Why The Economic Bondage in Alabama's Black Belt Needs Your Attention

"Nobody's free until everybody's free." — Fannie Lou Hammer

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| December 14 2017,

2:52 pm

As the eyes of America have been fixed upon the state of Alabama and the upset victory by the democratic candidate Doug Jones, I take time to reflect on the issues the citizens of this state face. There have been many troubling stories that arose out of this senatorial campaign involving controversial figure Roy Moore. However, in the midst of this hotly contested campaign, there has been a story that has not gotten as much attention on a nation scale. A few weeks ago, an official from the United Nations, named Philip Alston, visited Alabama as part of a poverty tour across the United States. In regards to the conditions that he saw in the Black Belt region of Alabama, Alston stated, "I think it's very uncommon in the First World. This is not a sight that one normally sees." He specifically talked about the lack of proper septic systems in poverty stricken households that leads to hazardous health conditions.  



The Black Belt is a region with predominately black residents that was given its name because of its dark and fertile soil. For this reason, this area was home to many cotton plantations during slavery. In the realm of modern day society, one could certainly argue that we are far removed from the era of hearing the lash of the whip upon the backs of black families that have been placed into bondage by physical force. However, we must also acknowledge that there is a new lash that comes in the form policies that place families of the Black Belt today into economic bondage. These policies include voter ID laws, lack of access to healthcare, etc.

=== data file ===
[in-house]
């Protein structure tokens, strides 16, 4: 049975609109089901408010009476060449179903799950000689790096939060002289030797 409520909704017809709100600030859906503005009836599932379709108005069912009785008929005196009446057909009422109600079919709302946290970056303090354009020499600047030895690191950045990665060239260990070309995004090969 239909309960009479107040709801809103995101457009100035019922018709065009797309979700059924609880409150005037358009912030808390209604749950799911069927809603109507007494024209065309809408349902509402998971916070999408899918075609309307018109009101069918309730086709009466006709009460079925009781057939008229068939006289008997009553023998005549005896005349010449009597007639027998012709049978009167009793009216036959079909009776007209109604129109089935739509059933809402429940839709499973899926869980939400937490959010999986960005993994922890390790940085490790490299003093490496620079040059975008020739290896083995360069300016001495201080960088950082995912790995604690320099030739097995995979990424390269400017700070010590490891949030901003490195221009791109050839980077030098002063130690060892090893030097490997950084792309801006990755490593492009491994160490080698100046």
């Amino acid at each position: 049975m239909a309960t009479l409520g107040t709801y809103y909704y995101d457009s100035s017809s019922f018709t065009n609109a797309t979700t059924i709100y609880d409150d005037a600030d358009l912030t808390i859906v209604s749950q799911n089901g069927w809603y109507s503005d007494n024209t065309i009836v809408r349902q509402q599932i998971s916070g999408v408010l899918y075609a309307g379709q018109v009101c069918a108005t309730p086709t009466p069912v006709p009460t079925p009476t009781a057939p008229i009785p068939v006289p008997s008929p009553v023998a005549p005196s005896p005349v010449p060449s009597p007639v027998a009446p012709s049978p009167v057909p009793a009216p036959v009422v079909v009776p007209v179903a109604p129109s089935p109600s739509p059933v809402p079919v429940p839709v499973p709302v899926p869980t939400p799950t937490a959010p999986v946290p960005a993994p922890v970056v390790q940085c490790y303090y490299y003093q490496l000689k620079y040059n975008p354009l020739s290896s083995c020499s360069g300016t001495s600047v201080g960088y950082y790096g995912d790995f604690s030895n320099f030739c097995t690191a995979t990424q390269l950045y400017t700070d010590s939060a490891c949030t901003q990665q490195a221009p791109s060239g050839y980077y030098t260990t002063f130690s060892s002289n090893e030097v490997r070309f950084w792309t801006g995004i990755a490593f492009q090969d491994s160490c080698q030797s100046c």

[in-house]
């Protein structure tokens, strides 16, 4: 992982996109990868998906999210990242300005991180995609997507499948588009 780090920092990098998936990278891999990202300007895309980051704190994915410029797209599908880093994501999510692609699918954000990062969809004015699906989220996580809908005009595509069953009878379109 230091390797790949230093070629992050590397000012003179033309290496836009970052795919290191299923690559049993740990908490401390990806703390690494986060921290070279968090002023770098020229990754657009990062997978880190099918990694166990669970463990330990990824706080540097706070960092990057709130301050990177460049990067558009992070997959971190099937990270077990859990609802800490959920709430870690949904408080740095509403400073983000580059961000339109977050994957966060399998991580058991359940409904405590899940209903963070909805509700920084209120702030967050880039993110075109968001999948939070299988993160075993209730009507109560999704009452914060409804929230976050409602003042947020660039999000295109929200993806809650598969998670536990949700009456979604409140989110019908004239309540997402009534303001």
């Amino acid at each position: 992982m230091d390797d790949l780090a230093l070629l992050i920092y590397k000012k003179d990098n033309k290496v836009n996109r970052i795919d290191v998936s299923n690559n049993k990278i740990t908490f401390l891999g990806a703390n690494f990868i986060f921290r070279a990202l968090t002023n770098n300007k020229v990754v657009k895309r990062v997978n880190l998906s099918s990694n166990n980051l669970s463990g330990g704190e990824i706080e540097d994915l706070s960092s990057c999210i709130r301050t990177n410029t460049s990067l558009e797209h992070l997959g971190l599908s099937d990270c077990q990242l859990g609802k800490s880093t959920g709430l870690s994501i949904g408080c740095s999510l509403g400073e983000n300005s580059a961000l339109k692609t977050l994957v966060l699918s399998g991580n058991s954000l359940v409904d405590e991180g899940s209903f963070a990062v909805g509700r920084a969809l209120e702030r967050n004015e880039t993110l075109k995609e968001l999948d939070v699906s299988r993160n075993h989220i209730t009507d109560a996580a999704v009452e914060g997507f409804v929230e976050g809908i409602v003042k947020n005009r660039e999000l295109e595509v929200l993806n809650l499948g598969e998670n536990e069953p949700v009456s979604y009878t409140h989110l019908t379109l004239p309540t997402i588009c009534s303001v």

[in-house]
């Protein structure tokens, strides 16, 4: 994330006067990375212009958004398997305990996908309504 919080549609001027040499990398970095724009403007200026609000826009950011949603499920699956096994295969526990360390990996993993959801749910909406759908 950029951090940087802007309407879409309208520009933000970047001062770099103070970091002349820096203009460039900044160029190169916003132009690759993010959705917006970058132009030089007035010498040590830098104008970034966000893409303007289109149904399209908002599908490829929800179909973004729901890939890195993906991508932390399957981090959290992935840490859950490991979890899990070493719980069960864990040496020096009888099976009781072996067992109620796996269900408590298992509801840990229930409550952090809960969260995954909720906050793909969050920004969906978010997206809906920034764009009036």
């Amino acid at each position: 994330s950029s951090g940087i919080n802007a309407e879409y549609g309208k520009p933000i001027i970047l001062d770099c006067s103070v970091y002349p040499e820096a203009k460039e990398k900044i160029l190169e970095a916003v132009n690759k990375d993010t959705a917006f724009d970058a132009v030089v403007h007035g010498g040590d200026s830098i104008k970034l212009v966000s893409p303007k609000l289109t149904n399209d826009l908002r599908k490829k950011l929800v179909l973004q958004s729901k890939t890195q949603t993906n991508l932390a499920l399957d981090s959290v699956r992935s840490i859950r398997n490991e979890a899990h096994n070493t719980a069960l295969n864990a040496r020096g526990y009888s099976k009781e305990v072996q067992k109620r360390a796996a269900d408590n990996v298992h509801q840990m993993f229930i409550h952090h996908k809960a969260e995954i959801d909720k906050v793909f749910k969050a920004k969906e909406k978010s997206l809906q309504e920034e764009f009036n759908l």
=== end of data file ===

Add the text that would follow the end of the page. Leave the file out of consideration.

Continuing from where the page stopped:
In 2015, former Alabama Governor Robert Bentley made a controversial decision to shut down many driver license offices across Alabama. A majority of these closures occurred in counties where the population is predominantly black — namely, the Black Belt. This decision would have made it extremely difficult to obtain the identification needed to participate in the political process. Also, access to healthcare in these areas isn't just about affordability, but rather the lack of ability of many citizens in the Black Belt to visit a hospital in close proximity to where they reside, due closures of rural hospitals. This is a result of funding cuts, as well as many residents of these communities being uninsured.

I am a native of the Black Belt. I was born in Selma, but raised in a small town called Livingston, in Sumter County. It pains me to see the conditions of people that reside in these communities. I see that many well known figures, such as activists, entertainers and athletes, encouraged the people of Alabama to vote in this special election. There has been nationwide jubilation and reverence resulting from the actions of black voters in Alabama who turned out in high numbers. Particularity black women voters. It was the election results from Selma, a city that was a pivotal part of the Civil Rights Movement of the 1960s, that pushed Doug Jones past Roy Moore on his way to becoming the first Democrat to be elected Senator in Alabama in 25 years.

I would hope is that the high level of national excitement and jubilation about this race can be used to spark a greater dialogue about the third world, such as the economic crisis occurring in an industrialized nation like America, in the Black Belt. There are many economic crisis occurring around the world. Human suffering anywhere deserves a great amount of attention. However, I would hope people realize that these conditions are very close to home, and that we must work to break the chains of economic bondage that exist among families in Alabama’s Black Belt.